Annulments in Colorado (What, How, and When)
- What is an annulment? In short, an annulment is a legal order that nullifies and voids a marriage completely – as if it never existed.
- How do I get an annulment? To get an annulment in Colorado you will need to file a pleading with a district court called a petition for invalidity and prove that you are entitled to one by showing one or more of the various grounds for annulment.
- How long does it take to get an annulment? It depends if it is contested. If one party contests the annulment and tries to convert it to a petition for divorce then the process may take many months. If the annulment is not contested, it could be as short as just a few months.
- What does an annulment cost? It depends, once again, on whether the annulment is contested. A contested annulment could be just as expensive and time-consuming as a divorce. However, if the annulment is not contested and the parties clearly have grounds for an annulment, the cost may be minimal.
An annulment and a divorce both terminate a marriage but in slightly different ways. An annulment, referred to as a “declaration of invalidity” under Colorado law, essentially treats a marriage as if it never existed whereas a divorce treats that marriage as having validly existing but nonetheless dissolved. Because annulments treat the marriage as having never existed, to obtain an annulment the party asking for one must prove that one of the many grounds for annulment exists. In contrast, a divorce can be sought at any time for any reason as Colorado is a “no-fault” divorce state.
The Grounds for Annulment in Colorado
A party lacked capacity to consent to the marriage at the time the marriage was solemnized, either because of mental incapacity or infirmity or because of the influence of alcohol, drugs, or other incapacitating substances. C.R.S. 14-10-111(1)(a).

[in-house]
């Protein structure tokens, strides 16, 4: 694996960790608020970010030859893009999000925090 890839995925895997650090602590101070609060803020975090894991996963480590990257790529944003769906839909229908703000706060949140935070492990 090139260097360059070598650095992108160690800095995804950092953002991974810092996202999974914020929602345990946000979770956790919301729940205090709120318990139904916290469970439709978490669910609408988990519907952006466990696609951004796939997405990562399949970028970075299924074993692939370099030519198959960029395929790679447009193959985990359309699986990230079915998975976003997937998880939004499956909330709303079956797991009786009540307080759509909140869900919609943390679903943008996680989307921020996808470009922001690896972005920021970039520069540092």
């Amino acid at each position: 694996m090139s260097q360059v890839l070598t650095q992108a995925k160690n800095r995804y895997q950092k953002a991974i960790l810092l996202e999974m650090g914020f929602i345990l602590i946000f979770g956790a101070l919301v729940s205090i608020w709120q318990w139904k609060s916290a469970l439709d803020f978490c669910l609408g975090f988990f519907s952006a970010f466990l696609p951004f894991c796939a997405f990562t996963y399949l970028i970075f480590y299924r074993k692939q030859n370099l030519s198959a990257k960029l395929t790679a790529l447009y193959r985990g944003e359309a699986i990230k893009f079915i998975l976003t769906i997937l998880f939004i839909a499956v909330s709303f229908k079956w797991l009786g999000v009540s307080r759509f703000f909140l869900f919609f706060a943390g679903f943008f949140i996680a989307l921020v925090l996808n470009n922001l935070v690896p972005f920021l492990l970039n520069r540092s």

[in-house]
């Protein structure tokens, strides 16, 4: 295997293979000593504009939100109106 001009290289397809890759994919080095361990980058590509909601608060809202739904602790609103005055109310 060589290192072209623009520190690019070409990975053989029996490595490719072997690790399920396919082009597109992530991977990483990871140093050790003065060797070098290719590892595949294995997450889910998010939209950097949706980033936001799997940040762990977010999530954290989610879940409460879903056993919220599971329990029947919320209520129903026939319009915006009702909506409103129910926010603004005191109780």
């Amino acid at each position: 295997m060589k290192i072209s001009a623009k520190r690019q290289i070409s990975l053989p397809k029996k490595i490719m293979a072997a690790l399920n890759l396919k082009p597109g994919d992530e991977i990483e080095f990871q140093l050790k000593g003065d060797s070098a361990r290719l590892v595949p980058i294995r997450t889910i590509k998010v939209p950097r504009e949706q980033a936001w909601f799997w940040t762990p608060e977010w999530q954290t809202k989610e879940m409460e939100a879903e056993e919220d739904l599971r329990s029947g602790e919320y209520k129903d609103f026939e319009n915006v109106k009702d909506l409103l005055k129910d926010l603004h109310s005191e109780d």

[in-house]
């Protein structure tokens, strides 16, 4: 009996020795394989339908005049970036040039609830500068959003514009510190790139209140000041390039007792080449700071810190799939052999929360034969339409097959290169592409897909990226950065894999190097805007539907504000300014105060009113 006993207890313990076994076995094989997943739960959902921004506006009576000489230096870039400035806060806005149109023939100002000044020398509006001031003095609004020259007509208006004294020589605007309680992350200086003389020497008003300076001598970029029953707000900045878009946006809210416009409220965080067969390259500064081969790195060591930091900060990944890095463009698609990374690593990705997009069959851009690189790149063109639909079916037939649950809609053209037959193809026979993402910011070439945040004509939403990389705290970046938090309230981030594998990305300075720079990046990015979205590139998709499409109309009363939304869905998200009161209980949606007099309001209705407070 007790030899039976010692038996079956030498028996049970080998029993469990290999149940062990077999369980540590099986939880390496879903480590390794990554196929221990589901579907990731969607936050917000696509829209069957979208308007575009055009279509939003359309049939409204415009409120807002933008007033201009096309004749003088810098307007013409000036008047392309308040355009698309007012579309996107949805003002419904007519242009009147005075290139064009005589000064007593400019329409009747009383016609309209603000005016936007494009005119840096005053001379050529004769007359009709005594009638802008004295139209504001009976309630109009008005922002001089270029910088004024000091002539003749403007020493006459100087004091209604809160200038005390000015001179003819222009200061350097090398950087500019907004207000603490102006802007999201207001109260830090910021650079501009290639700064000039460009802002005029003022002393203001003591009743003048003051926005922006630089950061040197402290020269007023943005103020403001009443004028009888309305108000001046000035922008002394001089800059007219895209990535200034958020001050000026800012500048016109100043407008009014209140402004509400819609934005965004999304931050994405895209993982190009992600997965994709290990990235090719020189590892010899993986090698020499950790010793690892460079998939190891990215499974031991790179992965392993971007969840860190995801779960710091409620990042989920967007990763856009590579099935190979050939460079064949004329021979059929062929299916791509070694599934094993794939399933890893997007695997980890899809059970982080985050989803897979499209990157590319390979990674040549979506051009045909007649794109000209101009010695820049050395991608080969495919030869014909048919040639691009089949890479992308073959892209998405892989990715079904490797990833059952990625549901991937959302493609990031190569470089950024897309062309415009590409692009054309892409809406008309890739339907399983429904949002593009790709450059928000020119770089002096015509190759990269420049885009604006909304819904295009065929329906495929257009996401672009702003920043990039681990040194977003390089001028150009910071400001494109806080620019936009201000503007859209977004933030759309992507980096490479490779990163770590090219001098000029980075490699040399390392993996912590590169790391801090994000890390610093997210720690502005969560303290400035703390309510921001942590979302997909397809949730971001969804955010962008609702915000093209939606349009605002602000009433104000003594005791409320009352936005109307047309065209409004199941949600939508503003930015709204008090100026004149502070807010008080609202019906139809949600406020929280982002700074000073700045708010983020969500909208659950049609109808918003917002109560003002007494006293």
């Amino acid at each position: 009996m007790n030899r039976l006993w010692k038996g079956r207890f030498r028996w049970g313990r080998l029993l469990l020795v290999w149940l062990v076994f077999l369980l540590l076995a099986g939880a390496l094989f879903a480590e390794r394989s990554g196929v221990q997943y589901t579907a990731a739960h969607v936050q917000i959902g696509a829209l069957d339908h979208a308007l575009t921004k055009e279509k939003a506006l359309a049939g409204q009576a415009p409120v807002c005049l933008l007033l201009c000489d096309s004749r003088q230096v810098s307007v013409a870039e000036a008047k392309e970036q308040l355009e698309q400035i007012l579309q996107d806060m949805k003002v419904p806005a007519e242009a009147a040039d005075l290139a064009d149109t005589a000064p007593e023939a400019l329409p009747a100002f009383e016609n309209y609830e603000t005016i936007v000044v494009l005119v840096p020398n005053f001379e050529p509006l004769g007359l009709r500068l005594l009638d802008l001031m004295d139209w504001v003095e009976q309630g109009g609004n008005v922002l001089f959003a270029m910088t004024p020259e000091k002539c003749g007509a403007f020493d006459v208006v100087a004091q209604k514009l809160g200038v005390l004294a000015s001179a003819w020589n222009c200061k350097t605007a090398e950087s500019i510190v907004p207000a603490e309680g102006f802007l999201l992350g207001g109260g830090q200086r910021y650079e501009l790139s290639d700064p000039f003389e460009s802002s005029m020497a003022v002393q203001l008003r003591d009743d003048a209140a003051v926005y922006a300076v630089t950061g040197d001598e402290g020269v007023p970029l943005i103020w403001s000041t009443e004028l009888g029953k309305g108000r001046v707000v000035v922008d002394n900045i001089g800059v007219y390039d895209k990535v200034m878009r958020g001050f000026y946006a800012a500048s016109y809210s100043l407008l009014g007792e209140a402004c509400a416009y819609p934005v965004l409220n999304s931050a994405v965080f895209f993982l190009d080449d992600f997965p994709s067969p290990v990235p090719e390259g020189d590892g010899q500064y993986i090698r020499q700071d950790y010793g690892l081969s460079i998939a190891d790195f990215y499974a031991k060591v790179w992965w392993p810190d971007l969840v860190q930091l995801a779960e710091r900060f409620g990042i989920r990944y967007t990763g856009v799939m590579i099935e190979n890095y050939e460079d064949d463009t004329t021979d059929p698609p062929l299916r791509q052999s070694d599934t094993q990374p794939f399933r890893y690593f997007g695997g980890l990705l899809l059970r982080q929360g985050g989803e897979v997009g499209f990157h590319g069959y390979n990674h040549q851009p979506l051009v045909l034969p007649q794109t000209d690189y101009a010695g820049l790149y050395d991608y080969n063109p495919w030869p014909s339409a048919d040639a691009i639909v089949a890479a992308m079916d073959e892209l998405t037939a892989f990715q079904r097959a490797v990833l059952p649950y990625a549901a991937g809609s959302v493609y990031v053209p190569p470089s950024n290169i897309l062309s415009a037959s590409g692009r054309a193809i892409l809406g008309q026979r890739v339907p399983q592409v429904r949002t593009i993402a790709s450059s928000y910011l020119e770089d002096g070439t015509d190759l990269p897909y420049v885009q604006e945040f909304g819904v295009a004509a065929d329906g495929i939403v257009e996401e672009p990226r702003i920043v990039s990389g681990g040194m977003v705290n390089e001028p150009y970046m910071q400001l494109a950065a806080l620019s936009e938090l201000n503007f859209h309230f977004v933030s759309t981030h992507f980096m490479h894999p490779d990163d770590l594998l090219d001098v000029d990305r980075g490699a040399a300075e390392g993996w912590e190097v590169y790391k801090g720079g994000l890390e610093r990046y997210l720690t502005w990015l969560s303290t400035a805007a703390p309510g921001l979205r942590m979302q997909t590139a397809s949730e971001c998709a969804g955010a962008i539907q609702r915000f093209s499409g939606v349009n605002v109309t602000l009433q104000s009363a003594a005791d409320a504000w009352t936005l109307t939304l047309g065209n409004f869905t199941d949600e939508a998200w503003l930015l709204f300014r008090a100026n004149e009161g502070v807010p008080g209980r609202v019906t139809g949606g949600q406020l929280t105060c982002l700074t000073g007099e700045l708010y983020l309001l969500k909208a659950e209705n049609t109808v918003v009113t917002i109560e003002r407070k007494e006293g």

A party lacked the physical capacity to consummate the marriage by sexual intercourse, and the other party did not at the time the marriage was solemnized know of the incapacity. C.R.S. 14-10-111(1)(b).
A party was under the age as provided by law and did not have the consent of his parents or guardian or judicial approval as provided by law. C.R.S. 14-10-111(1)(c).
One party entered into the marriage in reliance upon a fraudulent act or representation of the other party, which fraudulent act or representation goes to the essence of the marriage. C.R.S. 14-10-111(1)(d).
One or both parties entered into the marriage under duress exercised by the other party or a third party, whether or not such other party knew of such exercise of duress. C.R.S. 14-10-111(1)(e).
One or both parties entered into the marriage as a jest or dare. C.R.S. 14-10-111(1)(f).
The marriage is prohibited by law. C.R.S. 14-10-111(1)(g)(I)-(IV).
Deadlines For Annulling a Marriage (How Long After Marriage can you get an Annulment?)
Annulments are typically sought immediately (or almost immediately) after the marriage absent unique circumstances. This is because it is difficult to comprehend a scenario where a five or ten-year marriage ought to be treated as if it never existed. Moreover, many of the grounds for annulment would ordinarily be discovered immediately or almost immediately after the marriage. However, there are some unique circumstances where an annulment may be sought some time after the marriage. The following include the deadlines to seek an annulment based on the various grounds for annulment identified above. Different grounds have different timelines.
Capacity, Fraud, Consent, Duress, Jest, Dare
The aggrieved spouse can bring a claim for annulment on the basis of capacity, fraud, duress, jest, or dare within 6 months of obtaining knowledge of the ground for annulment. C.R.S. 14-10-111(2)(a).
Lack of Capacity to Consummate
The aggrieved spouse has one year to request an annulment starting on the date the spouse obtained knowledge of the other spouse’s inability to consummate the marriage. C.R.S. 14-10-111(2)(b).
Age of Consent
The aggrieved spouse or his or her guardian or parent may petition for annulment within two years from the date the marriage was entered into. C.R.S., 14-10-111(2)(c).
The Marriage is Void
If the marriage is void because it is a bigamous, polygamous, incestuous, or otherwise void marriage, an aggrieved spouse may bring a petition for annulment at any time “prior to the death of either party or prior to the final settlement of the estate of either party and the discharge of the personal representative, executor, or administrator of the estate or prior to six months after an estate is closed.” C.R.S. 14-10-111(3).